Written by: David Lynch
Starring: Francesca Annis, Leonardo Cimino, Brad Dourif, José Ferrer, Linda Hunt
Taking a relatively short book from the page to the big screen has its difficulties in trying to effectively include and exclude important elements for a coherent story. Dune dares to ask what can occur if one of the densest works of science-fiction could be condensed into a 136-minute film. The final product seen in this movie would indicate no, but the effort still deserves its own recognition for the gargantuan task at hand.
In a world where a drug named melange becomes the most sought after item in the universe, the planet where most of it can be found, Arrakis becomes a place of contention. Offered to look over it is the Atreides family led by Duke Leto (Jürgen Prochnow) and his son Paul (Kyle MacLachlan). With their efforts in trying to navigate this dangerous planet, they learn about the prospect of them getting ambushed by the Emperor and their sworn enemies.
Dense would not even begin to describe Dune as a novel with a level of vocabulary and expansion that could rival the worlds created by J.R.R. Tolkien and George R.R. Martin. Many planets with an encyclopedia to learn about all of the facets constructing it. Bringing this into a singular feature film appears to be an impossible task so handing the reins to someone like David Lynch seemed like such an oddball move and I’m glad it occurred. Yes, give the guy who created Eraserhead and then Blue Velvet right after this film the opportunity to adapt this enormous piece of work. Such a bold move and I love it because it certainly sticks out compared to the other movies by this completely unique director. Seeing the creation of him operating within a big studio and a large property must have created quite the challenge and while much of it can be considered a mess, it surely proved to be a valiant effort.
From the onset, plenty needs to be delivered to establish the worlds and the players. There happens to be a guild pulling the strings but then you have the deadly rivalry between the Atreides and the Harkonnens. The importance of Arrakis gets explained and thus becomes the center of this story, as trying to control this planet comes as a high risk-high reward opportunity. Along with these trade battles and rivalries, the story also focuses on Paul growing up to be a future leader while fighting off these strange visions he receives.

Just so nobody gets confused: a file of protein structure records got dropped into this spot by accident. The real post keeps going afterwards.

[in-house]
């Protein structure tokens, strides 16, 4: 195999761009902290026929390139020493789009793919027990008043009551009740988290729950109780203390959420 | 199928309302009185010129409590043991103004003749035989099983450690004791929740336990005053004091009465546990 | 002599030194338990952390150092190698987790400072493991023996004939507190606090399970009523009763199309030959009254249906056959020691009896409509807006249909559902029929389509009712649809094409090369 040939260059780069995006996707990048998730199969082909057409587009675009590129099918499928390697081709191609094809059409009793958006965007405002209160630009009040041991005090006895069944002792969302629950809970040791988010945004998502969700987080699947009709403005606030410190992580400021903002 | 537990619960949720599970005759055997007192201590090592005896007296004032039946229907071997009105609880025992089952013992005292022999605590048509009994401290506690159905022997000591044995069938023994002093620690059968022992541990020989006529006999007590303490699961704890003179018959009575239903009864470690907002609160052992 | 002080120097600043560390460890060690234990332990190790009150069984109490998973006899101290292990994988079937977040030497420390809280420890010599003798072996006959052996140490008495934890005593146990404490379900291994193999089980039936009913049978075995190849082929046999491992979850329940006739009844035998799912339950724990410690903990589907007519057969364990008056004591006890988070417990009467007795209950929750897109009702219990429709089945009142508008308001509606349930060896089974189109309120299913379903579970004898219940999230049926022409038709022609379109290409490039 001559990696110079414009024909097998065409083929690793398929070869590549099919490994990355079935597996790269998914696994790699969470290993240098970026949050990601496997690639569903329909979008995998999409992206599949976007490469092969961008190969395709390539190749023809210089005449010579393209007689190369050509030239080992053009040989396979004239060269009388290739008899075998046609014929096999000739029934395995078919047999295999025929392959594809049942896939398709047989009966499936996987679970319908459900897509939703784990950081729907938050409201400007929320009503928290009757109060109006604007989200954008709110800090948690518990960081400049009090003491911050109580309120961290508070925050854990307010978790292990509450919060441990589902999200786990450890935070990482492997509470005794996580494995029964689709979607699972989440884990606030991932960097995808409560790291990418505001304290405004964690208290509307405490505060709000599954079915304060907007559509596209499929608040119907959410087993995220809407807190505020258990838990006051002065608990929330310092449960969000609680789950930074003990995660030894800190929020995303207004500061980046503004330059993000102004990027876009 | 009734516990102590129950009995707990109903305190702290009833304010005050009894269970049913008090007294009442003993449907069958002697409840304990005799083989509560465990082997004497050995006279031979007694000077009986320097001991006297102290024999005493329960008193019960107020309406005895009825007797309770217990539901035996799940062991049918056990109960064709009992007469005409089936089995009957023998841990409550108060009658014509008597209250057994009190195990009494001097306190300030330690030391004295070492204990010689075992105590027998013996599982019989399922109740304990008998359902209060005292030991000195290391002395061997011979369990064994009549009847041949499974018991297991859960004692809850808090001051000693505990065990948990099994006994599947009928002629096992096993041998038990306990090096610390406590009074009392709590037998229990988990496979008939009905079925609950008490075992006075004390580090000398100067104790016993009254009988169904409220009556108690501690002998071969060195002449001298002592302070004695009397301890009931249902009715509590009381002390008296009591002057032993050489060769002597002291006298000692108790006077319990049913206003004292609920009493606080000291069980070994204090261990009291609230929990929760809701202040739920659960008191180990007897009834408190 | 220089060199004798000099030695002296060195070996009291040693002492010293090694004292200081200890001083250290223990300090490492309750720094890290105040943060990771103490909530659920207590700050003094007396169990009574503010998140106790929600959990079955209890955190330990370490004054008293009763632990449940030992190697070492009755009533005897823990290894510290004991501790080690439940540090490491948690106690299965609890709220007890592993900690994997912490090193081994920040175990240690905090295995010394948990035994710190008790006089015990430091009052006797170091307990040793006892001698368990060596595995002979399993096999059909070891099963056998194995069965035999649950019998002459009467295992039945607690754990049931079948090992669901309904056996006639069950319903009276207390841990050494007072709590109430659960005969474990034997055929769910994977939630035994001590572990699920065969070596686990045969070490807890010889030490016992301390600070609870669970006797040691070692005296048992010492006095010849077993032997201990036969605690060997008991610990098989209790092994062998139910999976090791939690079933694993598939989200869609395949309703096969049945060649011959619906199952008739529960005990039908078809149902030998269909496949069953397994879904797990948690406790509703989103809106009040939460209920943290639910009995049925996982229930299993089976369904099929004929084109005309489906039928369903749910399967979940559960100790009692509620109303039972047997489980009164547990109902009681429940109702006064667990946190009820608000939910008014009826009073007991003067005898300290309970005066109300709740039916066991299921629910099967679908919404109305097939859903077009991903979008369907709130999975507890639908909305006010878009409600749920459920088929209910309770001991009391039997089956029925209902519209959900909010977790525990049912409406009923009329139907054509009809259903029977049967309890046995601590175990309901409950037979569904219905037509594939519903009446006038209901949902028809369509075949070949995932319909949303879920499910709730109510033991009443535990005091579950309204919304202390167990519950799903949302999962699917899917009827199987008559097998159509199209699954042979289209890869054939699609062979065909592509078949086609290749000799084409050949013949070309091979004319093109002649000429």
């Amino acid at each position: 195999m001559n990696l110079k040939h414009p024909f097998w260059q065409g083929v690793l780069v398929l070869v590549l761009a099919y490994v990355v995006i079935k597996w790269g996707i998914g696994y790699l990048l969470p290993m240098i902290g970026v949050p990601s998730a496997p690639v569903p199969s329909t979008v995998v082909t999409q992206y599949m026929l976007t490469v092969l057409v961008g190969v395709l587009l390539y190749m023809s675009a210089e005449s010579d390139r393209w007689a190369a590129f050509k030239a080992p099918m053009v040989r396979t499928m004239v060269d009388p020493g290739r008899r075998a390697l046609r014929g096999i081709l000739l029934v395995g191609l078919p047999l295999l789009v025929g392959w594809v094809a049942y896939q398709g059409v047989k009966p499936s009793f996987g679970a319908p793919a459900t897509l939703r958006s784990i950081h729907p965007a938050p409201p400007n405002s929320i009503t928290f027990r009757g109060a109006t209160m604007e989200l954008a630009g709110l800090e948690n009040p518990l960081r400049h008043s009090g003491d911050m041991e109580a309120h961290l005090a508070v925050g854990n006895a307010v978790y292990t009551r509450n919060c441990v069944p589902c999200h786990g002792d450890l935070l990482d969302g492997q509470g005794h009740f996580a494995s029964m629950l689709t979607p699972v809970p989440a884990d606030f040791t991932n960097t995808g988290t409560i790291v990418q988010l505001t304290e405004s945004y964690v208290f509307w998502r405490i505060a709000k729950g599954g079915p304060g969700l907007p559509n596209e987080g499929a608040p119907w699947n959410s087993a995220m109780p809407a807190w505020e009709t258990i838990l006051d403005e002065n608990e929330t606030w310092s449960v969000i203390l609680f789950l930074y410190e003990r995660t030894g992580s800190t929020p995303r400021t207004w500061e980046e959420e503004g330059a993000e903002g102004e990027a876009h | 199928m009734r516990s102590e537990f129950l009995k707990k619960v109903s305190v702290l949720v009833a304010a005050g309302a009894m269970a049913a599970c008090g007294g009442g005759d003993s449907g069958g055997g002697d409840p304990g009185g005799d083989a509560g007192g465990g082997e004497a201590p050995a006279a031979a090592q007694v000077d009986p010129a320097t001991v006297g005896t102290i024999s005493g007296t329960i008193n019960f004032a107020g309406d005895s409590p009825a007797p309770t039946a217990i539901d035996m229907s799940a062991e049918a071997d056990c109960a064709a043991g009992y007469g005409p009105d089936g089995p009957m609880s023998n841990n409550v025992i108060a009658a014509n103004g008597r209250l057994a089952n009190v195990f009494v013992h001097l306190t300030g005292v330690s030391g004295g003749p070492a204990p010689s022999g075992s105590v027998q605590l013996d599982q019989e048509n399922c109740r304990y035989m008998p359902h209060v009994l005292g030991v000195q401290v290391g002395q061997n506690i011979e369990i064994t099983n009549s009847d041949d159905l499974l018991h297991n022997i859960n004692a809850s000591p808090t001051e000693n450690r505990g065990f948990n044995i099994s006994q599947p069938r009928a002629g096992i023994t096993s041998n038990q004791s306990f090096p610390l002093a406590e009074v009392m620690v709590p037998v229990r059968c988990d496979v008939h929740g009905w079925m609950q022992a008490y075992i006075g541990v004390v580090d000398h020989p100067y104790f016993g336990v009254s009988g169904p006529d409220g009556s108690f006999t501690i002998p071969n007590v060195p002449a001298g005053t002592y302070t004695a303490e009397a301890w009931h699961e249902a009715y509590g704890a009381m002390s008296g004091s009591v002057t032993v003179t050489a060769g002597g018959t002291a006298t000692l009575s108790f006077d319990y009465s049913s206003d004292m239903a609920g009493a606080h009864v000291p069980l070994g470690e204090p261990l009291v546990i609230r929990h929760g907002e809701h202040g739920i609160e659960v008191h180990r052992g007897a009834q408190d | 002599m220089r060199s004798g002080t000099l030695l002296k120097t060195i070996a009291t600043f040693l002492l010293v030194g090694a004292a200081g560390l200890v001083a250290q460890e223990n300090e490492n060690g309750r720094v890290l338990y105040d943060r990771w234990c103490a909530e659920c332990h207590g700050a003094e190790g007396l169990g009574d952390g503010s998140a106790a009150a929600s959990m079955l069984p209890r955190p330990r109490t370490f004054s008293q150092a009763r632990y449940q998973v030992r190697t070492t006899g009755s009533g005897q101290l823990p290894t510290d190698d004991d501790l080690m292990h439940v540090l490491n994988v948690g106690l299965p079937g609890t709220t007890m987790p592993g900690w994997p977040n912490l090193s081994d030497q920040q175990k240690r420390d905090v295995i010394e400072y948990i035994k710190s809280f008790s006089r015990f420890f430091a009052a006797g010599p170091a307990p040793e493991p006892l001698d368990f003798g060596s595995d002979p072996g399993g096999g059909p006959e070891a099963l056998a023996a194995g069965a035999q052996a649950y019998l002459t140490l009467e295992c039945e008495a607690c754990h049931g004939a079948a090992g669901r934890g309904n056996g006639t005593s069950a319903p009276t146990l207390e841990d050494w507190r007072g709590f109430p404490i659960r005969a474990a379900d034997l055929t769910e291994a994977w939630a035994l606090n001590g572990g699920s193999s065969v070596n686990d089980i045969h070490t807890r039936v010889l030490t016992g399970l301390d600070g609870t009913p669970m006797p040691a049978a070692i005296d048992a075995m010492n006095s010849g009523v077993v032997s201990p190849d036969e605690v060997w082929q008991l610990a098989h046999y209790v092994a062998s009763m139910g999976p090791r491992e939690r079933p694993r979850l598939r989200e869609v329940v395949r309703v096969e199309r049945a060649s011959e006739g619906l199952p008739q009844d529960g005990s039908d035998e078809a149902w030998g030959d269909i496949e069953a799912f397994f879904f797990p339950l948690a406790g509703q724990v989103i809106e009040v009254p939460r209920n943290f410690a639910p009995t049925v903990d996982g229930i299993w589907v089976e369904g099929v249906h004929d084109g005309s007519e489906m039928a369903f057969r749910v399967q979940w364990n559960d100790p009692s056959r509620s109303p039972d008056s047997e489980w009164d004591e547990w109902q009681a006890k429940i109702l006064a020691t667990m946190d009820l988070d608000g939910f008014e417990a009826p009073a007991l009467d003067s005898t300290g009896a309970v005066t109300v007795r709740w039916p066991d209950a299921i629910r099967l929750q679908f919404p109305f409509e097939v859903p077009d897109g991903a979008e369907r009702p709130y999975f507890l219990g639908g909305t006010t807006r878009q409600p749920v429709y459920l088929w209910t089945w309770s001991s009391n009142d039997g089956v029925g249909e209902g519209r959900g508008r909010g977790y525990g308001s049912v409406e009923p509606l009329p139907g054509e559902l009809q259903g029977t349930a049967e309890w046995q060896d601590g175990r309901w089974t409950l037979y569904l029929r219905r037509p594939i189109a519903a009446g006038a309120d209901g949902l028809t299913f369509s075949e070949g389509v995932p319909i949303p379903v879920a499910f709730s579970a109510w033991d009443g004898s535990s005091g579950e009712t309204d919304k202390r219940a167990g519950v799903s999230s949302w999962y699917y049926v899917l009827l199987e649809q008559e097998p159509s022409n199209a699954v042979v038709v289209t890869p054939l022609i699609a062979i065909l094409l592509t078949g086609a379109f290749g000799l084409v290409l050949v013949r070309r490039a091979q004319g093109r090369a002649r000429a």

The personal journey of Paul becomes the most fascinating aspect of the story because his way of fully becoming someone with the capability to lead presents some interesting obstacles. Some instances include the box test and the sparring sessions. He has these strange dreams where he can see the future partly as well. This time proves to be an integral moment in this young man’s life and he will need to step up very soon to take the responsibility for a whole bloodline. Focusing on Paul and his journey centers the story on a human perspective, which helps when so much other information gets thrown right at you. An issue David Lynch had to work through, which has its difficulties considering the time constraint and the sheer amount of information necessary for everything to be coherent. Paul becomes someone compelling to follow but the rest of the story cannot overcome the obstacle of not enough being brought into the feature that the book has to offer. The bare bones of the story came through but some elements felt like it was missing and some conversations did not hold the intended weight behind it because of it.
With the resources available at the time, many of the visual effects look very dated, which should not be held against the film. Regardless, it displays a level of ambition in trying to visually display what Frank Herbert wanted to express in his story. The time just did not have the technology to match it but the costume design definitely stood up to the challenge by creating distinct outfits for the characters. It expresses the different families and what each group of people finds necessary to survive within their surroundings. The Atreides certainly do not have the same look as the Fremen people. This attention to detail makes the designs look equally as lavish as it is informative.
While not possible to be described as a well-made film, I will always have respect for David Lynch’s gargantuan effort with Dune. He brings this dry world to life and helps craft some of the inventive moments with the sandworms on Arrakis. A stunning visual put together from the book. As a film, elements seem to be missing in order to make it a completely coherent story, which is to be expected when trying to adapt something of this stature. A thoughtful exercise but an unsuccessful in the end.